Bronze-working in the Assyrian Colony period is examined starting with Kanesh-Kültepe, located 192 kilometers (120 mi.) southeast of Kaman-Kalehöyük. Kanesh-Kültepe was the capital of the kingdom of Kanesh and during the Assyrian Colony period in the MBA served as the administrative and distribution center of the colony network in Anatolia.

In 2004, X-ray fluorescence (XRF) analysis of numerous copper-alloy objects from the MBA (1945–1730 BC) at Kanesh-Kültepe identified small ornamental objects as arsenical bronze and larger weapons as leaded bronze, indicating the intentional selection of arsenic and lead.7 The authors believe these results indicate the selective use of arsenic-bearing sulfide copper ores. Copper-alloy metallurgy during the Assyrian Colony period was heavily influenced by technology in the East.

Trade Networks

Clay tablets from Kanesh-Kültepe document the trade in tin between the East and Anatolia: as much as two tons of tin per year were imported into Kanesh-Kültepe.8 Metal workshops with crucibles and molds have been discovered at Kültepe.9 Complex trade networks developed during the Bronze Age. A cuneiform tablet dating from the eighteenth century BC in Syria documents the distribution of tin to Ugarit and as far west as Crete.

A trade route leads from Assur, the capital of the Assyrian Empire (located today in modern Iraq), northwest through Kanesh-Kültepe into Central Anatolia.10 The three sites being excavated by the JIAA—Kaman-Kalehöyük, Yassihoyuk, and Buklukale—are all situated along this route, which promoted Assyrian Colony trade (see fig. 21.1). In addition to the silver being traded from Anatolia for tin from Afghanistan, there was copper from Cyprus flowing into the Near East in the EBA and MBA (nineteenth century BC).11 This trade persisted into the Late Bronze Age (LBA), as we know from the Uluburun shipwreck, which sank off the coast of Turkey while carrying ingots of copper and tin, probably on its way to or from Syria.12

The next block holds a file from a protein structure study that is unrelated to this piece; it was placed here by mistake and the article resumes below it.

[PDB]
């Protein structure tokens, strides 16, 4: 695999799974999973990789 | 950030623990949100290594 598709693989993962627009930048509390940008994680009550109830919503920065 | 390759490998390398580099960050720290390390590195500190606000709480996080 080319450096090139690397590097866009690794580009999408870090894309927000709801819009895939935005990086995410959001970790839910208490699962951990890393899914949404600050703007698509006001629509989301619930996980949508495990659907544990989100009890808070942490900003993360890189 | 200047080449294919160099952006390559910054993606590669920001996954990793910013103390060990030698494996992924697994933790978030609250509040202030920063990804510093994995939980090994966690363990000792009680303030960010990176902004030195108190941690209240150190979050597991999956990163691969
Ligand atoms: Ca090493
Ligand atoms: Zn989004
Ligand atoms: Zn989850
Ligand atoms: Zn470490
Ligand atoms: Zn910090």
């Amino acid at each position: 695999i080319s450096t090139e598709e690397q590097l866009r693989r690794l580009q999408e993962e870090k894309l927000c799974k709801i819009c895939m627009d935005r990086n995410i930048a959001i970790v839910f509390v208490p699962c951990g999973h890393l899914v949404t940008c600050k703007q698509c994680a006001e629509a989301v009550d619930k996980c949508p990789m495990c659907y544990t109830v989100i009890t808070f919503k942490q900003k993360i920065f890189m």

Evidence of Bronze Manufacture Discovered by the JIAA

Evidence of bronze manufacture consists of numerous crucibles and molds from the three sites excavated by the JIAA: 33 stone molds for the casting of metal objects have been found dating from the Bronze Age and Iron Age, 27 of which derive from Kaman-Kalehöyük. A rectangular, two-sided mold (KL05-34; fig. 21.2) has parallels in Hattusa, the capital during the Hittite Empire period, and dates to the LBA, Hittite Empire period (1400–1200 BC).13 It was used for casting styli, small figurines, and an eight-spoked wheel.14 Another rectangular mold (KL88-127) found at Kaman-Kalehöyük was used for casting arrowheads and other unidentified objects.15

Figure 21.2. Stone mold from Kaman-Kalehöyük, inv. KL05-34 Image: © Middle Eastern Culture Center in Japan

The copper slags from Kaman-Kalehöyük were analyzed using inductively coupled plasma optical emission spectroscopy (ICP-OES) and electron microprobe metallographic analysis (EPMA).16 This study revealed the presence of iron and copper sulfide, indicating that copper sulfide ores (such as chalcopyrite) were smelted to obtain copper at the site during the MBA (1950–1400 BC). Differences in chemical composition among the copper slags indicate that copper ore or smelted copper came from different regions during this period.

According to a study in 2005, approximately 40 percent of the slag found at Kaman-Kalehöyük between 1996 and 2004 is copper slag with a glassy matrix, indicating copper refining in crucibles.17 The slags were recovered in one area dating to the MBA Old Hittite Kingdom period (1700–1400 BC) and in another area from the Early Iron Age (1200–775 BC). Copper ore with lead and zinc impurities was more prevalent in the Early Iron Age than in the MBA, indicating different sources of copper ore throughout history. The selective use of copper ores containing arsenic impurities is evidenced by the detection of copper and tin in one crucible (KL140628) and copper and arsenic in another crucible (KL140710) with XRF analysis.18

The Iron Age